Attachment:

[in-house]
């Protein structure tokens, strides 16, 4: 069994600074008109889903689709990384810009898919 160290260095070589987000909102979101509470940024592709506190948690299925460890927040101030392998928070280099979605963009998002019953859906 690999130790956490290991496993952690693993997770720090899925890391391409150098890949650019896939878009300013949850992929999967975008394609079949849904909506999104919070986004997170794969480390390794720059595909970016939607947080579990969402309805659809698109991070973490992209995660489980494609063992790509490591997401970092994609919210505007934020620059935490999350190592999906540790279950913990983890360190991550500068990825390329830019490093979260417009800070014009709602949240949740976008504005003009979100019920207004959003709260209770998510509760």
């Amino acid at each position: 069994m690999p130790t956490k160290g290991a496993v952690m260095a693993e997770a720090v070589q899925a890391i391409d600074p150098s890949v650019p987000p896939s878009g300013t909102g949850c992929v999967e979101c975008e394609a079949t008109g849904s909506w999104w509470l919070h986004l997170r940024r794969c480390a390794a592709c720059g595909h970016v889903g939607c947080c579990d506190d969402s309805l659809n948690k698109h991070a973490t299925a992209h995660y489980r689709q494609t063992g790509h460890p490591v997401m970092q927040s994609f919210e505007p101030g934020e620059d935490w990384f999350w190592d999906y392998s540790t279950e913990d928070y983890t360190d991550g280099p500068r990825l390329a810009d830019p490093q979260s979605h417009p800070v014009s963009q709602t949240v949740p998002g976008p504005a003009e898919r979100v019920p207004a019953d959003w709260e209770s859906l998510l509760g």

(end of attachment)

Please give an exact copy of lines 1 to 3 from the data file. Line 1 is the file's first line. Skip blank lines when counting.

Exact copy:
[in-house]
């Protein structure tokens, strides 16, 4: 069994600074008109889903689709990384810009898919 160290260095070589987000909102979101509470940024592709506190948690299925460890927040101030392998928070280099979605963009998002019953859906 690999130790956490290991496993952690693993997770720090899925890391391409150098890949650019896939878009300013949850992929999967975008394609079949849904909506999104919070986004997170794969480390390794720059595909970016939607947080579990969402309805659809698109991070973490992209995660489980494609063992790509490591997401970092994609919210505007934020620059935490999350190592999906540790279950913990983890360190991550500068990825390329830019490093979260417009800070014009709602949240949740976008504005003009979100019920207004959003709260209770998510509760």
């Amino acid at each position: 069994m690999p130790t956490k160290g290991a496993v952690m260095a693993e997770a720090v070589q899925a890391i391409d600074p150098s890949v650019p987000p896939s878009g300013t909102g949850c992929v999967e979101c975008e394609a079949t008109g849904s909506w999104w509470l919070h986004l997170r940024r794969c480390a390794a592709c720059g595909h970016v889903g939607c947080c579990d506190d969402s309805l659809n948690k698109h991070a973490t299925a992209h995660y489980r689709q494609t063992g790509h460890p490591v997401m970092q927040s994609f919210e505007p101030g934020e620059d935490w990384f999350w190592d999906y392998s540790t279950e913990d928070y983890t360190d991550g280099p500068r990825l390329a810009d830019p490093q979260s979605h417009p800070v014009s963009q709602t949240v949740p998002g976008p504005a003009e898919r979100v019920p207004a019953d959003w709260e209770s859906l998510l509760g």